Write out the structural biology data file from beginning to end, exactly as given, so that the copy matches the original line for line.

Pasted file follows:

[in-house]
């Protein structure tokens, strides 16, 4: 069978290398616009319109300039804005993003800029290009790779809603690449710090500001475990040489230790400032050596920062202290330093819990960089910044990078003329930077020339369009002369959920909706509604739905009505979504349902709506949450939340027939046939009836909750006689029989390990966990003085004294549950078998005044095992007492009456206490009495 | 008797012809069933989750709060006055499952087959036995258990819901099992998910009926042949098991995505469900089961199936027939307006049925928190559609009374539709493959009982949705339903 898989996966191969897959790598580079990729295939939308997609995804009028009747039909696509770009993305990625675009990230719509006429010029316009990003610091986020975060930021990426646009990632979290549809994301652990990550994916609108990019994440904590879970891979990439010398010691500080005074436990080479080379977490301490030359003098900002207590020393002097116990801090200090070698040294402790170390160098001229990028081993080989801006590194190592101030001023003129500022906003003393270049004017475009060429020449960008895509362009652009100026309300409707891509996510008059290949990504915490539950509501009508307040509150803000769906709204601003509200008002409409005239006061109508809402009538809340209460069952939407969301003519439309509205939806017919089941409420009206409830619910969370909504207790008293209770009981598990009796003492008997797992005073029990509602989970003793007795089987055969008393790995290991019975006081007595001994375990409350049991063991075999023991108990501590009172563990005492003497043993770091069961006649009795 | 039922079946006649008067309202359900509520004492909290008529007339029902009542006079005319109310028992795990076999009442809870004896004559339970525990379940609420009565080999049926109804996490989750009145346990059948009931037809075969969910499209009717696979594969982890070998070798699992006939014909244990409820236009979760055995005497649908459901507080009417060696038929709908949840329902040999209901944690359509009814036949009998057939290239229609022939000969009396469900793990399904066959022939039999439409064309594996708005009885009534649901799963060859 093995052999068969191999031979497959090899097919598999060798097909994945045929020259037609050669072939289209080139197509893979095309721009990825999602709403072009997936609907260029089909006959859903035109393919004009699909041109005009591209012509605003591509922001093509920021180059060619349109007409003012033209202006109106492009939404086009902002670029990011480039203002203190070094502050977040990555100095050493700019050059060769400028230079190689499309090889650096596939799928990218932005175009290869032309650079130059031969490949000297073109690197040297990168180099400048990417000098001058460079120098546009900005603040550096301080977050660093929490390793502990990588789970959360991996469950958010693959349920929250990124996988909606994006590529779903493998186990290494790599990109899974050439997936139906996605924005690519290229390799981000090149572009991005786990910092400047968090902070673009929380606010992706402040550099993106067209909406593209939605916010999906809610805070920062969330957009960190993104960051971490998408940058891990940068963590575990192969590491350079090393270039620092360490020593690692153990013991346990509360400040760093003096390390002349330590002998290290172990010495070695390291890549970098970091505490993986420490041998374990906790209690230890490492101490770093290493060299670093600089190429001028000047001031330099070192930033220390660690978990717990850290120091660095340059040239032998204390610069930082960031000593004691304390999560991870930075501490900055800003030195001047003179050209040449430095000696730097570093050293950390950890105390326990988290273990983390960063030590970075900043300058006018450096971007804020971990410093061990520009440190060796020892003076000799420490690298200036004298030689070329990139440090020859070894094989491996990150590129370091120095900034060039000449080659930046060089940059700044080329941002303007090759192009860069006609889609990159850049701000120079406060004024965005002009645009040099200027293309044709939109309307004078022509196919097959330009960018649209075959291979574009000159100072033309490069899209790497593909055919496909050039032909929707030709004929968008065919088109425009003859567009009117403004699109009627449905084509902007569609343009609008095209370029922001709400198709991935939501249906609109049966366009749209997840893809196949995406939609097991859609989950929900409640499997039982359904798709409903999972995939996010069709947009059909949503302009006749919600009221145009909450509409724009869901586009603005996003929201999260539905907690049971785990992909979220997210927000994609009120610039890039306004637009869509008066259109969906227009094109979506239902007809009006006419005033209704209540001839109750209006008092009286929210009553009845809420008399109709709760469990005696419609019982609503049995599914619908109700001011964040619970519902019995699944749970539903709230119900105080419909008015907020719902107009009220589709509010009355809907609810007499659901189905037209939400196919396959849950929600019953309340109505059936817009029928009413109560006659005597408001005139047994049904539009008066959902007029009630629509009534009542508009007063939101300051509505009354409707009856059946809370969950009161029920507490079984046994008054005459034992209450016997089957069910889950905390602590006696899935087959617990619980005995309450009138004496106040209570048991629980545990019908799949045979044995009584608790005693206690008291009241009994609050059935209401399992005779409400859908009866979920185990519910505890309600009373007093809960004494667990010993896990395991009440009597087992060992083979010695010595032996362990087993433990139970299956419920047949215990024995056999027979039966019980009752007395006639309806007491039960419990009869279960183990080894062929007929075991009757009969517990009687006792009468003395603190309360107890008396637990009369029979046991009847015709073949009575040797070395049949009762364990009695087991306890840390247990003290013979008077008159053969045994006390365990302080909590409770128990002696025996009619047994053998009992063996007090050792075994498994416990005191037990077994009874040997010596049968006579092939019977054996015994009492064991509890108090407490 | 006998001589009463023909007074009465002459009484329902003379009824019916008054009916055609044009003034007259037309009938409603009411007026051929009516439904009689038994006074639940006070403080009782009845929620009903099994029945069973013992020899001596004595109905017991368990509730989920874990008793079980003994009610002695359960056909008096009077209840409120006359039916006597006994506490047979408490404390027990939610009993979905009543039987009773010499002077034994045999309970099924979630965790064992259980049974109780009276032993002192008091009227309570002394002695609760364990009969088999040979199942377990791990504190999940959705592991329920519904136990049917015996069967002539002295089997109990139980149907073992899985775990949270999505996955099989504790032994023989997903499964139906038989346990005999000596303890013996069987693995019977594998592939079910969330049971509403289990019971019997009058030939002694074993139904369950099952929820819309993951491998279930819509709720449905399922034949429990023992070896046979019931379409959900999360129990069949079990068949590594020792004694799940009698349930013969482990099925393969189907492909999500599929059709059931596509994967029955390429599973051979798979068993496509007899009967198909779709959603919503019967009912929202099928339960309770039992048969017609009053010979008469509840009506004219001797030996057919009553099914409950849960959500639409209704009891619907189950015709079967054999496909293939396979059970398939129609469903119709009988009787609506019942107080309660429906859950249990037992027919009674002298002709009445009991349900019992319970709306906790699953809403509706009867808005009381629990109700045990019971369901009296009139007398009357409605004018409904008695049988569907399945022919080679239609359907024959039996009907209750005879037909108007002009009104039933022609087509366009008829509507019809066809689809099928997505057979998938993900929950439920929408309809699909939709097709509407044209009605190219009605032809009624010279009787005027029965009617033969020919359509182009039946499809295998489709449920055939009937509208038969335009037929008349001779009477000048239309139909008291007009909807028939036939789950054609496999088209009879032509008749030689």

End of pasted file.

[in-house]
């Protein structure tokens, strides 16, 4: 069978290398616009319109300039804005993003800029290009790779809603690449710090500001475990040489230790400032050596920062202290330093819990960089910044990078003329930077020339369009002369959920909706509604739905009505979504349902709506949450939340027939046939009836909750006689029989390990966990003085004294549950078998005044095992007492009456206490009495 | 008797012809069933989750709060006055499952087959036995258990819901099992998910009926042949098991995505469900089961199936027939307006049925928190559609009374539709493959009982949705339903 898989996966191969897959790598580079990729295939939308997609995804009028009747039909696509770009993305990625675009990230719509006429010029316009990003610091986020975060930021990426646009990632979290549809994301652990990550994916609108990019994440904590879970891979990439010398010691500080005074436990080479080379977490301490030359003098900002207590020393002097116990801090200090070698040294402790170390160098001229990028081993080989801006590194190592101030001023003129500022906003003393270049004017475009060429020449960008895509362009652009100026309300409707891509996510008059290949990504915490539950509501009508307040509150803000769906709204601003509200008002409409005239006061109508809402009538809340209460069952939407969301003519439309509205939806017919089941409420009206409830619910969370909504207790008293209770009981598990009796003492008997797992005073029990509602989970003793007795089987055969008393790995290991019975006081007595001994375990409350049991063991075999023991108990501590009172563990005492003497043993770091069961006649009795 | 039922079946006649008067309202359900509520004492909290008529007339029902009542006079005319109310028992795990076999009442809870004896004559339970525990379940609420009565080999049926109804996490989750009145346990059948009931037809075969969910499209009717696979594969982890070998070798699992006939014909244990409820236009979760055995005497649908459901507080009417060696038929709908949840329902040999209901944690359509009814036949009998057939290239229609022939000969009396469900793990399904066959022939039999439409064309594996708005009885009534649901799963060859 093995052999068969191999031979497959090899097919598999060798097909994945045929020259037609050669072939289209080139197509893979095309721009990825999602709403072009997936609907260029089909006959859903035109393919004009699909041109005009591209012509605003591509922001093509920021180059060619349109007409003012033209202006109106492009939404086009902002670029990011480039203002203190070094502050977040990555100095050493700019050059060769400028230079190689499309090889650096596939799928990218932005175009290869032309650079130059031969490949000297073109690197040297990168180099400048990417000098001058460079120098546009900005603040550096301080977050660093929490390793502990990588789970959360991996469950958010693959349920929250990124996988909606994006590529779903493998186990290494790599990109899974050439997936139906996605924005690519290229390799981000090149572009991005786990910092400047968090902070673009929380606010992706402040550099993106067209909406593209939605916010999906809610805070920062969330957009960190993104960051971490998408940058891990940068963590575990192969590491350079090393270039620092360490020593690692153990013991346990509360400040760093003096390390002349330590002998290290172990010495070695390291890549970098970091505490993986420490041998374990906790209690230890490492101490770093290493060299670093600089190429001028000047001031330099070192930033220390660690978990717990850290120091660095340059040239032998204390610069930082960031000593004691304390999560991870930075501490900055800003030195001047003179050209040449430095000696730097570093050293950390950890105390326990988290273990983390960063030590970075900043300058006018450096971007804020971990410093061990520009440190060796020892003076000799420490690298200036004298030689070329990139440090020859070894094989491996990150590129370091120095900034060039000449080659930046060089940059700044080329941002303007090759192009860069006609889609990159850049701000120079406060004024965005002009645009040099200027293309044709939109309307004078022509196919097959330009960018649209075959291979574009000159100072033309490069899209790497593909055919496909050039032909929707030709004929968008065919088109425009003859567009009117403004699109009627449905084509902007569609343009609008095209370029922001709400198709991935939501249906609109049966366009749209997840893809196949995406939609097991859609989950929900409640499997039982359904798709409903999972995939996010069709947009059909949503302009006749919600009221145009909450509409724009869901586009603005996003929201999260539905907690049971785990992909979220997210927000994609009120610039890039306004637009869509008066259109969906227009094109979506239902007809009006006419005033209704209540001839109750209006008092009286929210009553009845809420008399109709709760469990005696419609019982609503049995599914619908109700001011964040619970519902019995699944749970539903709230119900105080419909008015907020719902107009009220589709509010009355809907609810007499659901189905037209939400196919396959849950929600019953309340109505059936817009029928009413109560006659005597408001005139047994049904539009008066959902007029009630629509009534009542508009007063939101300051509505009354409707009856059946809370969950009161029920507490079984046994008054005459034992209450016997089957069910889950905390602590006696899935087959617990619980005995309450009138004496106040209570048991629980545990019908799949045979044995009584608790005693206690008291009241009994609050059935209401399992005779409400859908009866979920185990519910505890309600009373007093809960004494667990010993896990395991009440009597087992060992083979010695010595032996362990087993433990139970299956419920047949215990024995056999027979039966019980009752007395006639309806007491039960419990009869279960183990080894062929007929075991009757009969517990009687006792009468003395603190309360107890008396637990009369029979046991009847015709073949009575040797070395049949009762364990009695087991306890840390247990003290013979008077008159053969045994006390365990302080909590409770128990002696025996009619047994053998009992063996007090050792075994498994416990005191037990077994009874040997010596049968006579092939019977054996015994009492064991509890108090407490 | 006998001589009463023909007074009465002459009484329902003379009824019916008054009916055609044009003034007259037309009938409603009411007026051929009516439904009689038994006074639940006070403080009782009845929620009903099994029945069973013992020899001596004595109905017991368990509730989920874990008793079980003994009610002695359960056909008096009077209840409120006359039916006597006994506490047979408490404390027990939610009993979905009543039987009773010499002077034994045999309970099924979630965790064992259980049974109780009276032993002192008091009227309570002394002695609760364990009969088999040979199942377990791990504190999940959705592991329920519904136990049917015996069967002539002295089997109990139980149907073992899985775990949270999505996955099989504790032994023989997903499964139906038989346990005999000596303890013996069987693995019977594998592939079910969330049971509403289990019971019997009058030939002694074993139904369950099952929820819309993951491998279930819509709720449905399922034949429990023992070896046979019931379409959900999360129990069949079990068949590594020792004694799940009698349930013969482990099925393969189907492909999500599929059709059931596509994967029955390429599973051979798979068993496509007899009967198909779709959603919503019967009912929202099928339960309770039992048969017609009053010979008469509840009506004219001797030996057919009553099914409950849960959500639409209704009891619907189950015709079967054999496909293939396979059970398939129609469903119709009988009787609506019942107080309660429906859950249990037992027919009674002298002709009445009991349900019992319970709306906790699953809403509706009867808005009381629990109700045990019971369901009296009139007398009357409605004018409904008695049988569907399945022919080679239609359907024959039996009907209750005879037909108007002009009104039933022609087509366009008829509507019809066809689809099928997505057979998938993900929950439920929408309809699909939709097709509407044209009605190219009605032809009624010279009787005027029965009617033969020919359509182009039946499809295998489709449920055939009937509208038969335009037929008349001779009477000048239309139909008291007009909807028939036939789950054609496999088209009879032509008749030689």